Long gone are the days when Microsoft (NASDAQ:MSFT) had a monopolistic dominance of the operating system market. Today, even the idea of being able to easily sync your desktop computers/notebooks to tablets with a single operating system isn't helping Windows 8 sales. Furthermore, when looking at the Surface tablet sales, the numbers are nothing but a letdown.
The Surface tablet reportedly sold a disappointing 1 million units in the fourth-quarter of 2012, half of what the analysts had originally expected. Meanwhile Apple shipped more than 22 million tablets in the same period. The explosive sales growth in the last few years at Apple led to its insane stock growth. But during the same time, Microsoft was stamped inefficient at product development and innovation, resulting in a stagnant price action in the company's stock price.
Consequently, the one-time darling of the Wall Street now finds itself in unfamiliar territory -- having to prove itself again. But are there any reasons to support Microsoft anymore?
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- MSFT 15-Year Financial Data
- The intrinsic value of MSFT
- Peter Lynch Chart of MSFT
Arguments from Microsoft bulls
In recent years, investors saw the impressive rise of Apple and have since desired the same growth from every large-cap company. Apple captured a once in a lifetime opportunity with theiPhone, which led to an era of explosive earnings growth. The iPhone helped Apple in producing record sales and profits even with a small amount of market share. But emulating Apple's earnings growth of over 250% and revenue growth of over 150% becomes even harder for Microsoft, as it's already a mega-cap stock.
Microsoft has always had the spotlight shining on all of its products. Some investors have even cheered Microsoft's new Windows 8 software and the Windows Surface tablet, while others have vocally criticized the company's efforts. Microsoft bulls have a lot of arguments to make. They remain confident that with its diversified Windows, Business, and Entertainment segments, Microsoft will remain a tech giant for years to come.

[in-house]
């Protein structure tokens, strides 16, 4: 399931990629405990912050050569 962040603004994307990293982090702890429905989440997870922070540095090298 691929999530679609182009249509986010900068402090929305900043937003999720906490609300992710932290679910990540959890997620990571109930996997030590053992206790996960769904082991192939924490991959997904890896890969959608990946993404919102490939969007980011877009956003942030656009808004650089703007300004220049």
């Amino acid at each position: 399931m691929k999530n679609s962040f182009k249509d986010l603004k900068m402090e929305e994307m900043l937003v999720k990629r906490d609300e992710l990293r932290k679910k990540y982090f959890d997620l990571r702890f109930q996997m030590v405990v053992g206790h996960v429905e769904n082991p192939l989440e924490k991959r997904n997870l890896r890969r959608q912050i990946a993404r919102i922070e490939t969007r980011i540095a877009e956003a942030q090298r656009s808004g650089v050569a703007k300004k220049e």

Long-term investors also argue that Microsoft spends a fortune on research and development, and therefore builds products that are hard to compete with. For instance, in the Windows division, Microsoft's PC market dominance remains safe as businesses are unlikely to adapt to other operating systems any time soon. Also, in the consumer market Apple's Mac generally serves the high end of the market where Microsoft's market share loss has already more or less occurred. Microsoft Office, Server Products, Xbox 360, Skype, Azure (cloud computing platform), Hotmail, and Windows 8 all give long-term investors hope that Microsoft will continue on its path of a sustainable revenue growth.
Decent revenue growth
No doubt Microsoft has done a decent job boosting revenues over the last four years. Its revenue has increased from around $58 billion in 2009 to an expected $80 billion in 2013. This will give the company a compound revenue growth rate of over 8 percent. Admittedly, the numbers aren't mind blowing, but we're talking about a mature mega-cap company here. But like Apple, Microsoft will have to continue to innovate in order to remain competitive. This will mean continued high spending in areas like research and development, as well as sales and marketing.